Reply
  8. Corinne Marie
    November 14, 2013 at 5:13 am (4 years ago)

    Carly, my 13 year old cat was the hardest to get water into. I tried everything! Then one time I just poured water into her wet food…..viola!! She drank it and loves it. So she is fully hydrated all the time now. (and gets upset if I don’t put the water in her food) 🙂

    Reply
    • Ingrid
      November 14, 2013 at 8:07 am (4 years ago)

      Corinne, the fluids that are given subcutaneously are not water, they’re balanced electrolyte solutions. Adding water to your cat’s food is a great way to add hydration, but in the latter stages of renal failure, it may not be enough.

      Reply
  9. rose
    November 14, 2013 at 12:53 am (4 years ago)

    This video is great. I had to give my 20 y/o guy fluids for a couple of years. He did great and put up with my learning curve like a champ. He did die from his illness eventually, but he had a good quality of life at home with less vet visits. I miss him like crazy, but I have another 20 y/o girl who is drinking and peeing a lot now. we are going to the vet, but she does not have the easy going personality that my boy did and i am worried that she will not tolerate a lot of fussing. I guess i will have to see what the vet says. I have a 9 y/o diabetic on insulin, a 3 y/o perfectly healthy (thank you), and an 8 month old kitten, also healthy. Add a blind deaf tiny old dachshund to the mix and I have a hospice, acute care, day care, nursery, Are there any telethons for situations like this?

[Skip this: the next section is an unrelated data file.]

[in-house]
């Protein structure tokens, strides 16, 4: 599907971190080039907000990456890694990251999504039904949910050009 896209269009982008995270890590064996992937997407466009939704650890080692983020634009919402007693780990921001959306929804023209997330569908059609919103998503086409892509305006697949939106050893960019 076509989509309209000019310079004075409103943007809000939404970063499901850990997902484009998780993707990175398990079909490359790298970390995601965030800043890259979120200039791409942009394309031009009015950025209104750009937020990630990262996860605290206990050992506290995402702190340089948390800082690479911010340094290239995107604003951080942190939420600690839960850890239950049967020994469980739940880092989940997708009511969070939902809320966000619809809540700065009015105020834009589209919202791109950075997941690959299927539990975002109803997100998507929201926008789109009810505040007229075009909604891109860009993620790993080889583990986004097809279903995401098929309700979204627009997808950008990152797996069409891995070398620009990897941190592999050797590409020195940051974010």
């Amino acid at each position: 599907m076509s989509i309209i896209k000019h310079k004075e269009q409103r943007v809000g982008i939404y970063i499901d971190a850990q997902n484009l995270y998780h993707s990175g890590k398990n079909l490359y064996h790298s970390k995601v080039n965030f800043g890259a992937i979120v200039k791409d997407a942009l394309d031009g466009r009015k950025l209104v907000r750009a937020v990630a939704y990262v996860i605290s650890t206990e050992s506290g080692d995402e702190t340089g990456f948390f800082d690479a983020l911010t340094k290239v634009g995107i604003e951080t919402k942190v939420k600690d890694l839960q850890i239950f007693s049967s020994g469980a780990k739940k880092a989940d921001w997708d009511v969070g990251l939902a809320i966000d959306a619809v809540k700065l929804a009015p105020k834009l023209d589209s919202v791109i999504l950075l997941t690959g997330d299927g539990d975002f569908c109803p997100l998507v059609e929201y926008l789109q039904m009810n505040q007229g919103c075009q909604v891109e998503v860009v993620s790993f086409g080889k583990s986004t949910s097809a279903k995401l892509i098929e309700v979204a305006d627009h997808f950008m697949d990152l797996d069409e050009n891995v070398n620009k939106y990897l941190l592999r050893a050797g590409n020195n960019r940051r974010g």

Reply
  10. kim
    November 13, 2013 at 9:35 pm (4 years ago)

    Hi all,
    We had to give our angel Minnow subqs the last 4 or 5 years of her life.She had CRF I learned as much as I could about the disease.She didn’t like them as well but they made her feel so much better.my partner taught me how to give them as she used to work at a vet hospital and she learned how to do some vet tech stuff.
    A few hints get the termo (not sure of the spelling)short bevel 20 gage needles.as its easier on the cat and doesn’t take longer.I hated the kitty harpoons the vets would give us.
    Always warm fluids .your cat is stressed enough they don’t need the extra shock.
    Always have treats they can eat to keep their mind off of what’s going on .
    And as others have stated be calm …..it usually only took 10 min or less for 100cc of fluid

    Reply
    • TheCatWhisperer
      September 20, 2016 at 5:33 pm (1 year ago)

      A 20 gauge needle is a very thick needle. What gauge needle are you referring to as a “harpoon”? Are you calling it a harpoon because of the length? Terumo needles, as with any other brand of needles, come in various thicknesses and lengths.

      Reply
      • Bonnie
        September 21, 2016 at 11:01 pm (1 year ago)

        The terumo needles are sharper and come in thin wall and ultra thin wall. You can use a 20 gauge and the flow is a out the same as an 18 or 19 gauge regular needle. That’s why people recommend them so often. They really do make a difference